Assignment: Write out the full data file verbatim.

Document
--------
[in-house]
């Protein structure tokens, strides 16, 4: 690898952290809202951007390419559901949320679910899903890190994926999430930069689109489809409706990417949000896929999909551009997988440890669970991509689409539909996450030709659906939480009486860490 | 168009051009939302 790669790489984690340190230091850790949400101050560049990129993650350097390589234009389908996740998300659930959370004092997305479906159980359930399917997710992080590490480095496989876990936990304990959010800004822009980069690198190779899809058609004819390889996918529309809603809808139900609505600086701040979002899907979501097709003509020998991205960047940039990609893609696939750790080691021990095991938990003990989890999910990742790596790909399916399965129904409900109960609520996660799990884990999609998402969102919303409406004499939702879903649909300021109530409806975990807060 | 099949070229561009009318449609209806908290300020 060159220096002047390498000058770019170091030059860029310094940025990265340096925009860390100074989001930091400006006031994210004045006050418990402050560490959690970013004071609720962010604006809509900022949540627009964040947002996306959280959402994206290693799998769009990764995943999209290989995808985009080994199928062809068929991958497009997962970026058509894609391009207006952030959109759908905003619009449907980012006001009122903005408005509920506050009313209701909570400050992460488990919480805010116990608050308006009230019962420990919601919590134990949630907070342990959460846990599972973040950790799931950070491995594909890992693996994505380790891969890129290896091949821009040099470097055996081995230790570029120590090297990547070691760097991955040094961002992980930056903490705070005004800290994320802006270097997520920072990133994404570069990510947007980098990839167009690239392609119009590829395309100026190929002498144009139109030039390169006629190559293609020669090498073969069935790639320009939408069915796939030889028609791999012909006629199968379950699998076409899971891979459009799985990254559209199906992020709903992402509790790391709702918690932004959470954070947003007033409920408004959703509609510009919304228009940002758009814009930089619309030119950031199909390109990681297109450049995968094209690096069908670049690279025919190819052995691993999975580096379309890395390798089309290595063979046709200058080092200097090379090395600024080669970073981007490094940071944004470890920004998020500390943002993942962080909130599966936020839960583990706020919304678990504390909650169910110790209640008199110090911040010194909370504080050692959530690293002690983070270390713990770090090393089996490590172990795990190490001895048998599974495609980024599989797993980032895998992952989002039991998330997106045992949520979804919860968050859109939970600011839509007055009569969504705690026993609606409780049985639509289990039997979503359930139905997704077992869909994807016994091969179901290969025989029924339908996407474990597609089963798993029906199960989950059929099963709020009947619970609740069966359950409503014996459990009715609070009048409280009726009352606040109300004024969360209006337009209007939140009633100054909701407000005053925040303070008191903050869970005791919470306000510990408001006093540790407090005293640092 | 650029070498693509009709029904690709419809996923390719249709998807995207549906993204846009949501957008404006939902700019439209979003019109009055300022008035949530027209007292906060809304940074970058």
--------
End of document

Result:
[in-house]
């Protein structure tokens, strides 16, 4: 690898952290809202951007390419559901949320679910899903890190994926999430930069689109489809409706990417949000896929999909551009997988440890669970991509689409539909996450030709659906939480009486860490 | 168009051009939302 790669790489984690340190230091850790949400101050560049990129993650350097390589234009389908996740998300659930959370004092997305479906159980359930399917997710992080590490480095496989876990936990304990959010800004822009980069690198190779899809058609004819390889996918529309809603809808139900609505600086701040979002899907979501097709003509020998991205960047940039990609893609696939750790080691021990095991938990003990989890999910990742790596790909399916399965129904409900109960609520996660799990884990999609998402969102919303409406004499939702879903649909300021109530409806975990807060 | 099949070229561009009318449609209806908290300020 060159220096002047390498000058770019170091030059860029310094940025990265340096925009860390100074989001930091400006006031994210004045006050418990402050560490959690970013004071609720962010604006809509900022949540627009964040947002996306959280959402994206290693799998769009990764995943999209290989995808985009080994199928062809068929991958497009997962970026058509894609391009207006952030959109759908905003619009449907980012006001009122903005408005509920506050009313209701909570400050992460488990919480805010116990608050308006009230019962420990919601919590134990949630907070342990959460846990599972973040950790799931950070491995594909890992693996994505380790891969890129290896091949821009040099470097055996081995230790570029120590090297990547070691760097991955040094961002992980930056903490705070005004800290994320802006270097997520920072990133994404570069990510947007980098990839167009690239392609119009590829395309100026190929002498144009139109030039390169006629190559293609020669090498073969069935790639320009939408069915796939030889028609791999012909006629199968379950699998076409899971891979459009799985990254559209199906992020709903992402509790790391709702918690932004959470954070947003007033409920408004959703509609510009919304228009940002758009814009930089619309030119950031199909390109990681297109450049995968094209690096069908670049690279025919190819052995691993999975580096379309890395390798089309290595063979046709200058080092200097090379090395600024080669970073981007490094940071944004470890920004998020500390943002993942962080909130599966936020839960583990706020919304678990504390909650169910110790209640008199110090911040010194909370504080050692959530690293002690983070270390713990770090090393089996490590172990795990190490001895048998599974495609980024599989797993980032895998992952989002039991998330997106045992949520979804919860968050859109939970600011839509007055009569969504705690026993609606409780049985639509289990039997979503359930139905997704077992869909994807016994091969179901290969025989029924339908996407474990597609089963798993029906199960989950059929099963709020009947619970609740069966359950409503014996459990009715609070009048409280009726009352606040109300004024969360209006337009209007939140009633100054909701407000005053925040303070008191903050869970005791919470306000510990408001006093540790407090005293640092 | 650029070498693509009709029904690709419809996923390719249709998807995207549906993204846009949501957008404006939902700019439209979003019109009055300022008035949530027209007292906060809304940074970058």